Planning through thinking, rather than resourcing. No slides provided. No slides needed?
Feedback so welcome.
The journey we will take:
- Notation: what does that squiggly line mean? Note, there is a unique integral (if it exists). Signed area. If I know this area, what else do I know?
- Estimation. Gaining intuition through rough eye-balling and some good geometric thinking. Is this area finite, infinite or nonsense? If it is finite, guess the area? How about for these curves? (See below for some questions)
- Approximation. Explore various methods of methodically chopping up an area into smaller nicer shapes. Play here. Why do we not use sigma notation? Because integration is not sum, but limit of sums.
- Formal derivation of integral of small polynomials. The doppelganger to differentiation from first principles (this is more technical and therefore non-examined).
- Pause any discussion of area, as the anti-derivative strolls in – “if this is the gradient function, then what could the mother-function be?”. An appreciation that if one anti-derivative exists, then in fact a whole family exists. An appreciation that some functions have no anti-derivative at all. Karenann’s excellent question: “Find me curves whose tangents make a square” is useful practice for finding an anti-derivative.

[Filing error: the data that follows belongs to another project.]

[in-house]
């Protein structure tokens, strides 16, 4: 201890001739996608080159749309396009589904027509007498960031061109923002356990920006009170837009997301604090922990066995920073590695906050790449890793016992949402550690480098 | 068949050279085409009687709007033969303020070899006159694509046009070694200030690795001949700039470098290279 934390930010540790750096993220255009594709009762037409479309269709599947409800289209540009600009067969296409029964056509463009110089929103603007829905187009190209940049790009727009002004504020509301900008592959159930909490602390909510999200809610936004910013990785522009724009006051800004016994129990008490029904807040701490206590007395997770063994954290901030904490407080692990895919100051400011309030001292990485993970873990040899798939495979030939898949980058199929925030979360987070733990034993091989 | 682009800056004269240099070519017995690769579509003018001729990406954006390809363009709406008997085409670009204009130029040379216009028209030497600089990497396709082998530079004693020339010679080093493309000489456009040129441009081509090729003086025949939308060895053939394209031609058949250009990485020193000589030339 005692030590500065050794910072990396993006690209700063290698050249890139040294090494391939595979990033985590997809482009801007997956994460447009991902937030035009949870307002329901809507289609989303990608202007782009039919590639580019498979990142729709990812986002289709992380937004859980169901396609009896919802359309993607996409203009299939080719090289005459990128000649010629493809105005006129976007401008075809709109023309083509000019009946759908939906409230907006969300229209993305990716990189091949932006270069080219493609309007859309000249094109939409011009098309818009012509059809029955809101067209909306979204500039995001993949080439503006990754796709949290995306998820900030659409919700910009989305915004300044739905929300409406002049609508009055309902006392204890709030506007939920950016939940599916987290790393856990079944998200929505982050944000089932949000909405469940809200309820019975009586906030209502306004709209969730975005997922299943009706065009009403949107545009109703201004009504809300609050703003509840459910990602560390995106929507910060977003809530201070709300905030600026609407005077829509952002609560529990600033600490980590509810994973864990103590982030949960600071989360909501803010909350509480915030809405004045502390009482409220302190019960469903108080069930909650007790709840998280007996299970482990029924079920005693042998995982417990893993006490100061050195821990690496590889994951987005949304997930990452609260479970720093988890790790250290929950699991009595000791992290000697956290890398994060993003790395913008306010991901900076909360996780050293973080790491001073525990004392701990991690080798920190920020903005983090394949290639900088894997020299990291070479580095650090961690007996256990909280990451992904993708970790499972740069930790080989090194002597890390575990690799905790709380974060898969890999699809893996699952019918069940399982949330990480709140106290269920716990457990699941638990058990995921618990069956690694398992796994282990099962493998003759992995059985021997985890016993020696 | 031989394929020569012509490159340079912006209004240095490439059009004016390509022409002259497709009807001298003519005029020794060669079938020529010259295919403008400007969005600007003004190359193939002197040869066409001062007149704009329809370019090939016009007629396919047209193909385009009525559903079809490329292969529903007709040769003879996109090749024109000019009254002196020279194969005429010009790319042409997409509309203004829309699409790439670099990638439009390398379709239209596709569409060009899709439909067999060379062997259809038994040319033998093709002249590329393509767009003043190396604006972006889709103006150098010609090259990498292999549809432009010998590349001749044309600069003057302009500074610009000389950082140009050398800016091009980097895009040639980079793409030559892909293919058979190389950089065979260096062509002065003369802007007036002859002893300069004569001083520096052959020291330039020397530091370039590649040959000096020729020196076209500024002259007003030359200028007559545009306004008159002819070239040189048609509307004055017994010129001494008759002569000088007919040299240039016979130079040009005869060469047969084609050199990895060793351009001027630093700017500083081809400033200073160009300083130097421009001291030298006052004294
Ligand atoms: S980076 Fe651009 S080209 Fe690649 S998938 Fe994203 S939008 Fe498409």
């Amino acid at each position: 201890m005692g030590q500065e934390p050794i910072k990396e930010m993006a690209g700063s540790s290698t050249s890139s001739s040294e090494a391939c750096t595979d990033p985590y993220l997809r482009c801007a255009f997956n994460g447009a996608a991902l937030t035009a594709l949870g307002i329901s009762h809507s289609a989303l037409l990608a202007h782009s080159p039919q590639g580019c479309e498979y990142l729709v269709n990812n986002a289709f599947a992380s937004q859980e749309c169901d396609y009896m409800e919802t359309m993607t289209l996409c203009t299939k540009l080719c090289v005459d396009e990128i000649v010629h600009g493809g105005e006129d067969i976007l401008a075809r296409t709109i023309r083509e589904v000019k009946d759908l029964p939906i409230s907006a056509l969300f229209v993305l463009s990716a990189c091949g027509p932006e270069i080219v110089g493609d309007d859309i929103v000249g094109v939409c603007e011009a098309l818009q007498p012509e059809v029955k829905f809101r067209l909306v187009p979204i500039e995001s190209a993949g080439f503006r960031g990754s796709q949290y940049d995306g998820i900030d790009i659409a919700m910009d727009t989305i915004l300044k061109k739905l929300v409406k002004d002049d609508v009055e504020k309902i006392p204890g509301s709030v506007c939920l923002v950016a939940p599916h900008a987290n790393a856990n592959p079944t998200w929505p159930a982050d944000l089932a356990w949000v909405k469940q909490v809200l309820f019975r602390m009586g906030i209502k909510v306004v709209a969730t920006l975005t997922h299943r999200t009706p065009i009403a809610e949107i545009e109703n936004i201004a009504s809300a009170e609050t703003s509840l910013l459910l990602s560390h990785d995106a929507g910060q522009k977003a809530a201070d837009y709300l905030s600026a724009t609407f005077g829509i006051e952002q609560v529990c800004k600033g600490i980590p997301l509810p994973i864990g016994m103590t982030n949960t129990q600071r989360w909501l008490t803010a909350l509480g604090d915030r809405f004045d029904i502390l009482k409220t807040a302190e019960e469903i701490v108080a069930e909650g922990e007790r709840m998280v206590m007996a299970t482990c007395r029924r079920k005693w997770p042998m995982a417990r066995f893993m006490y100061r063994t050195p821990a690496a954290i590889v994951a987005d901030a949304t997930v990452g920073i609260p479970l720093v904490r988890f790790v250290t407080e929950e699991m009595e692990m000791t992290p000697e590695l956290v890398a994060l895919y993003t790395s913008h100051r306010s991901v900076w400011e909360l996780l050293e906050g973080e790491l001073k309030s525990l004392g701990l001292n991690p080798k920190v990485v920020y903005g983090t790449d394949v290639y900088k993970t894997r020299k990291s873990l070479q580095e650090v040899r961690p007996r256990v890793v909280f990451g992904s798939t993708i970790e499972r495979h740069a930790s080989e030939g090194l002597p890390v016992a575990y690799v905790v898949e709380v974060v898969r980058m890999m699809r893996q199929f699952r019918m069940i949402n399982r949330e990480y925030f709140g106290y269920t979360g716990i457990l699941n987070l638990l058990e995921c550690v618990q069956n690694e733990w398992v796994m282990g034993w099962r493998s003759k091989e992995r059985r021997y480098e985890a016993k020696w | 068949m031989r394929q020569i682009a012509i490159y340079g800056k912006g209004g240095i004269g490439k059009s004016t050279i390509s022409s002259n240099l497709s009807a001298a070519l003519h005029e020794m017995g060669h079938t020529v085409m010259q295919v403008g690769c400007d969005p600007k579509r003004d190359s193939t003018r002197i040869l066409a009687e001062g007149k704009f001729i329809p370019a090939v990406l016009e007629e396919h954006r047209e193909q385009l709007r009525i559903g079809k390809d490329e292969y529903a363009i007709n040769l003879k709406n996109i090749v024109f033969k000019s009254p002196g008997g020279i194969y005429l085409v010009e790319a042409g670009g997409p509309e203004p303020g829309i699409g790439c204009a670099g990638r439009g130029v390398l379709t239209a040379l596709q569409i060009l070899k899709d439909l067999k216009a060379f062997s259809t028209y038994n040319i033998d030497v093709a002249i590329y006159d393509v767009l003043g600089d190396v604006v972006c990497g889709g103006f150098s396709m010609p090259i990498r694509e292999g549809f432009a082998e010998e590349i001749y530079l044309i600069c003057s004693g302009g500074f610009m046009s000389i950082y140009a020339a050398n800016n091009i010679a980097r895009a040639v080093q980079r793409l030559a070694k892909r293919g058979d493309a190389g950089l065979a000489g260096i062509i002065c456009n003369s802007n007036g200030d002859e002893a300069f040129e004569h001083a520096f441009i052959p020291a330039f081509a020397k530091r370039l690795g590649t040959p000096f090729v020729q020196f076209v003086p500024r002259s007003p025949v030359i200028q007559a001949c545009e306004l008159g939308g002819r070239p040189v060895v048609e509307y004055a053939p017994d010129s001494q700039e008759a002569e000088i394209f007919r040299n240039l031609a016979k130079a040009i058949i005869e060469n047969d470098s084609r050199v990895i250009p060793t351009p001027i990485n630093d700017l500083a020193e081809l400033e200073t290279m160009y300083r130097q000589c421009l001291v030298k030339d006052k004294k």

- Finally, the mind-bogglingly convenient Fundamental Theorem of Calculus. “Integral = anti-derivative” WTF. Area is the opposite of slope? Think of this through displacement and velocity. If all you can see is the speedometer, how can you calculate the distance you have travelled? 3blue1brown is the video to watch. Approximate velocity as collection of constant-height lines, since displacement easy to calculate for each segment. Signed area = displacement. Total area = distance. Also, the integral of a function is determined completely by the value of the anti-derivative at just the two endpoints?! How is that enough information? (p.s. might also mention Fundamental Theorems of Arithmetic and Algebra here too?)
- Woah this theorem is powerful. Let’s use it to find the average of a function (How does that even make sense?!)
- Wait a second, sometimes this theorem fails… And this theorem has a history.
For an utterly awful introduction to integration with not a single mention of area, see here: